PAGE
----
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Product differentiation is a business strategy. So is innovation, competitor acquisition, and cornering a fresh market. But gratitude? That’s just a feeling that businesspeople occasionally express in pursuit of their goals, right?
Wrong. It turns out that expressing gratitude is a business strategy in its own right.
To understand how that could be, consider that human beings have reasons for doing the things they do, and it feels good when those reasons are recognized.
If I hold the door for someone that’s wrestling with a large handful of packages, I do it because I recognize their difficulty and want to help. I’m not expecting them to thank me, but if they do, the acknowledgment confirms that I was successful in being helpful. This positive reinforcement makes it more likely that I’ll do it again in the future.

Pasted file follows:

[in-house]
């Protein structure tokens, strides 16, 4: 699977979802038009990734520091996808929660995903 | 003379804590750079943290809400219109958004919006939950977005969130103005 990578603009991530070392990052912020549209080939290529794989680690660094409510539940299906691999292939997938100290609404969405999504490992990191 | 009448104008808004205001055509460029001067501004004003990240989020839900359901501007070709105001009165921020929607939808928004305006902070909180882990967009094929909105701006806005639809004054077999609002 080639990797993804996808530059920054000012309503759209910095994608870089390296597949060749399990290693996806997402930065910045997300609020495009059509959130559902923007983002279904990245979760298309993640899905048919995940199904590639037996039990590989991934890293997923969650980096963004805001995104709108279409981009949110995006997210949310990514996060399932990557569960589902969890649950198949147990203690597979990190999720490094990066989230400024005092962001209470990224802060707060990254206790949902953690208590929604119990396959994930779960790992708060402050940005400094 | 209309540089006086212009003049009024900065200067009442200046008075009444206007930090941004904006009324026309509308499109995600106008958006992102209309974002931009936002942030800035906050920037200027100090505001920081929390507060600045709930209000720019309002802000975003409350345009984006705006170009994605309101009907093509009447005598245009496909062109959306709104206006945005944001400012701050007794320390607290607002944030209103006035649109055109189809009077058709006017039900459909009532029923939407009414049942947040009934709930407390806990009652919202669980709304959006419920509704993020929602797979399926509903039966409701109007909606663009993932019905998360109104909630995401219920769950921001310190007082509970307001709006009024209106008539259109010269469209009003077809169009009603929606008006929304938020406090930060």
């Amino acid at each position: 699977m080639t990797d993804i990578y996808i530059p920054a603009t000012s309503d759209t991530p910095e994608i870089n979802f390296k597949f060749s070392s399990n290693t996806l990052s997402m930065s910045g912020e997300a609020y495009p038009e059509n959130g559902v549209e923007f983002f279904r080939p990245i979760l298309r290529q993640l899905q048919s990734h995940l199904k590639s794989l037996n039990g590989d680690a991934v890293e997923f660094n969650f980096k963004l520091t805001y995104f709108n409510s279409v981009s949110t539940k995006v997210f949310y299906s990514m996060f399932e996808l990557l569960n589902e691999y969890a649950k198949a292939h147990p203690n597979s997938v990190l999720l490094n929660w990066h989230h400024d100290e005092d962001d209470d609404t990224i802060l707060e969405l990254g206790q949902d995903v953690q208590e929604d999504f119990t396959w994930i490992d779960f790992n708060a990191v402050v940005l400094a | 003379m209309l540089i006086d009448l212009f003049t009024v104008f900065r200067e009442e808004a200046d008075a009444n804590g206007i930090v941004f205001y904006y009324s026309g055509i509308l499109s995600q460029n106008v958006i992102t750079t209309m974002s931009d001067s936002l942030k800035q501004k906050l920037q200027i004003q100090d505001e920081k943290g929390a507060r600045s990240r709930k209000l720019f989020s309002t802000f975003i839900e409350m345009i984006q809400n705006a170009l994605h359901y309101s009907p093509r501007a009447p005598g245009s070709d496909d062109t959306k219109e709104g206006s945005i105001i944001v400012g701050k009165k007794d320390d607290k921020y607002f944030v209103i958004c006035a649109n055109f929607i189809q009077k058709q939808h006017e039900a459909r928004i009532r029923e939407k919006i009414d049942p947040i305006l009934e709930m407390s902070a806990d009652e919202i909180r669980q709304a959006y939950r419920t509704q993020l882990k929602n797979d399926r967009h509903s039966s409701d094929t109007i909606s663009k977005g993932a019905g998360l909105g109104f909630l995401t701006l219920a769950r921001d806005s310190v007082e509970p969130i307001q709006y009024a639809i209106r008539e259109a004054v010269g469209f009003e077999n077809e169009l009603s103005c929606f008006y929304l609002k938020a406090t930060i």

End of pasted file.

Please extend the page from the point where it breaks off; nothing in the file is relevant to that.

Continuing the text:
The same holds in business. Your employees work hard because they like what they do and want to make a positive contribution. Your vendors provide quality customer service because they’re interested in solving your problems. And your customers give you money in exchange for goods or services because they recognize the value inherent in the exchange.
None of the three are looking for praise, but if they get it, it confirms that they’re playing an essential role in your business’s success. People crave acknowledgment, whether they realize it or not. As a result, when businesses express gratitude authentically and often, they create a positive service culture that strengthens the bonds between the organization and everyone that contributes to it.
In his book, “Big Potential”, author Shawn Achor discusses research which demonstrates that gratitude creates a “virtuous cycle” of praise and heightened performance.
In business, it would go something like this. An employee goes above and beyond. Her manager praises her efforts and expresses the company’s deep gratitude. This buoys the employee’s spirits and motivates her to raise the bar next time. This creates more opportunities for thanks and praise, which breeds an even stronger commitment.